"Like Orwell, he is naturally on the side of the man and woman in the street... As a documentarian, he is fearless. He transcends frontiers, language and class" says Robert McCrum - Writer and former Literary Editor of The Observer.
Julio Etchart grew up in Uruguay and later settled in Britain. He has travelled the world as a photo-journalist covering news, social and environmental issues for the international press and NGOs. His previous photo-books include The Forbidden Rainbow and Toys.
In England's Trump Card and other things that haven't happened yet:
- London in the future: third world poverty, tuc-tucs on the streets and an authoritarian tyrant in Downing Street
- The Prime Minister addresses the nation during the blitz - but it isn't Winston Churchill
- The Ghost of Christmas Past copes with the age of the internet
- The strange premiership of Jeremy Corbyn
These twelve stories are about what might become of us - or what might have become of us, if things had panned out slightly differently.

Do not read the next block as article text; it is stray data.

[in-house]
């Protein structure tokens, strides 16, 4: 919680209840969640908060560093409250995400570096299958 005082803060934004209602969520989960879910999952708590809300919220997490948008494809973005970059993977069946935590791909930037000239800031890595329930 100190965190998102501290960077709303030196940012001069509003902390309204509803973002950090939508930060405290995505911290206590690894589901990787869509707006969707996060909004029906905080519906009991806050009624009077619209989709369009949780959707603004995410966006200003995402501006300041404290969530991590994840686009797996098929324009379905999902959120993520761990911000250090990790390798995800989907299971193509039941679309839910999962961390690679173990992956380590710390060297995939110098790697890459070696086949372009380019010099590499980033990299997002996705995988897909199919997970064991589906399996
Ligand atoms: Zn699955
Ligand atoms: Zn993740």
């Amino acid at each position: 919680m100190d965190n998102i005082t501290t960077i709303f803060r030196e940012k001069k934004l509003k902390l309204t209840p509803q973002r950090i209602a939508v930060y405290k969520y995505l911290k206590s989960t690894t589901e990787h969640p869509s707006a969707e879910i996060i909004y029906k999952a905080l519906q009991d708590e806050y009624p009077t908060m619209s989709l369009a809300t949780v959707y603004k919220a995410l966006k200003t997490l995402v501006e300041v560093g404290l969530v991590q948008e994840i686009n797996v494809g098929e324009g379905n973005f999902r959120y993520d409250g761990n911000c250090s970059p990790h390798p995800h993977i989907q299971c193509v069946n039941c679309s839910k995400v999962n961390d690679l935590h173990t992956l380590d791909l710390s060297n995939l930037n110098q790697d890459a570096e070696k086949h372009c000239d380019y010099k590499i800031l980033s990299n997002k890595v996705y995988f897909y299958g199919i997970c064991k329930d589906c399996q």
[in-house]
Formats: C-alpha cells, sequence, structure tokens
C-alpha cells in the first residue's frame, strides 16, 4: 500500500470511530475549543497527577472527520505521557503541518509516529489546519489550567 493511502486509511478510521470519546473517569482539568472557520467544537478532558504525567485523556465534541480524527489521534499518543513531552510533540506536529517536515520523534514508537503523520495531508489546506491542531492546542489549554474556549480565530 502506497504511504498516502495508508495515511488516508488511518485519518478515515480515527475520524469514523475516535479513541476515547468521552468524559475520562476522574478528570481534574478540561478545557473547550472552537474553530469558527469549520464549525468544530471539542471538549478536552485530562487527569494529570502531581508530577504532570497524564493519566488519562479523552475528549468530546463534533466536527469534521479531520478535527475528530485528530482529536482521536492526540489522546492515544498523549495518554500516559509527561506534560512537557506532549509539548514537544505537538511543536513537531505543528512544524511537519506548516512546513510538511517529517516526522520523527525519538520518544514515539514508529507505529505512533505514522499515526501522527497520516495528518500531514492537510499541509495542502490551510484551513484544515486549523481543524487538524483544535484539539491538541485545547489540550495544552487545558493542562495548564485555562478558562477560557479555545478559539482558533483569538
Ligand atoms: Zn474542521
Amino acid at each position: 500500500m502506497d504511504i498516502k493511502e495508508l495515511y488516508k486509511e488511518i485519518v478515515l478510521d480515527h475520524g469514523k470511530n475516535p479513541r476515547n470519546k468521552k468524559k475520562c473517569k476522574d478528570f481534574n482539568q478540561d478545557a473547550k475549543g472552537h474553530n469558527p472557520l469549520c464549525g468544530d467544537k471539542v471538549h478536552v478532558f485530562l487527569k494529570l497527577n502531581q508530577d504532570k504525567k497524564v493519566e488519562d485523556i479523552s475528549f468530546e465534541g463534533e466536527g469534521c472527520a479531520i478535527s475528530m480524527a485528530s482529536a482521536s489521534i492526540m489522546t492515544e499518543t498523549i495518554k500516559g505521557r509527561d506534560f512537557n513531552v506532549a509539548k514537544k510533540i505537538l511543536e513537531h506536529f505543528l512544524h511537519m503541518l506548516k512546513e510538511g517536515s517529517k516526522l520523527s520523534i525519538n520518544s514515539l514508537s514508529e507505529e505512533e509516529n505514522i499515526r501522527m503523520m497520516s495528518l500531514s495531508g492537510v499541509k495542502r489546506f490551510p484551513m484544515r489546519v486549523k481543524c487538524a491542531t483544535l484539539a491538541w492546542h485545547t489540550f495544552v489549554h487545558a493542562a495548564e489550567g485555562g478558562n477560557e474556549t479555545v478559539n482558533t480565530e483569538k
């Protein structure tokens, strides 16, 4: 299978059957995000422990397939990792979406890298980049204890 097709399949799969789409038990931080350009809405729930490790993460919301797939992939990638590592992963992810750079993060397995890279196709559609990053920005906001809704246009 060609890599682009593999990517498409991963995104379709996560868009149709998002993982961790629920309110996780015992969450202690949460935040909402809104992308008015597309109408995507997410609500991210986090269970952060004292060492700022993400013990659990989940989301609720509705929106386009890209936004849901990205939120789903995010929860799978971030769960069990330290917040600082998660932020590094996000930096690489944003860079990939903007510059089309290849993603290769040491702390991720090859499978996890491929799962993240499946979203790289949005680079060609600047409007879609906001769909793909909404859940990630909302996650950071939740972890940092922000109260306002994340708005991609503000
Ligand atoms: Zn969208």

See also Fascist in the Family, the strange life of the author's father, who was one of Britain's most notorious fascists and anti-Semites, published by Routledge at £27.99 and available for £10 from the author at firstname.lastname@example.org.
Author and journalist Carol Lee was often separated from her parents as a child and brought up by different people in different parts of the world. As an adult, she believes she isn't close to her family until, with news of her father's sudden illness in his eighties, she finds a hidden love for both her parents. On long journeys from her home in London to care for them in West Wales, she has time to revisit the past and to reclaim - and repair it. She discovers who her mother and father are - and comes to treasure the last two years they have together, which she brings to life in Out of Winter.
Carol is a freelance journalist and author of nine books. She is a long-time member of LFB and a Life Member of the Union.
A Sunday Times best seller when it was first published, To Die For is the story of a young woman, Emma's, battle with anorexia and bulimia as captured by her God-mother, author and journalist, Carol Lee as she attempts to help Emma confront her illness and to come to terms with its origins. They have been close since Emma was a toddler, which is why Emma allows Carol into the shadowy, fragile place in her mind where anorexia is her best friend. Interwoven with Carol's words, Emma's diary entries reveal the anger and hurt beneath the surface and show how the power of trust helps bring her back to life. First published by Century (hb 2004) and Arrow (pb 2005), Random House.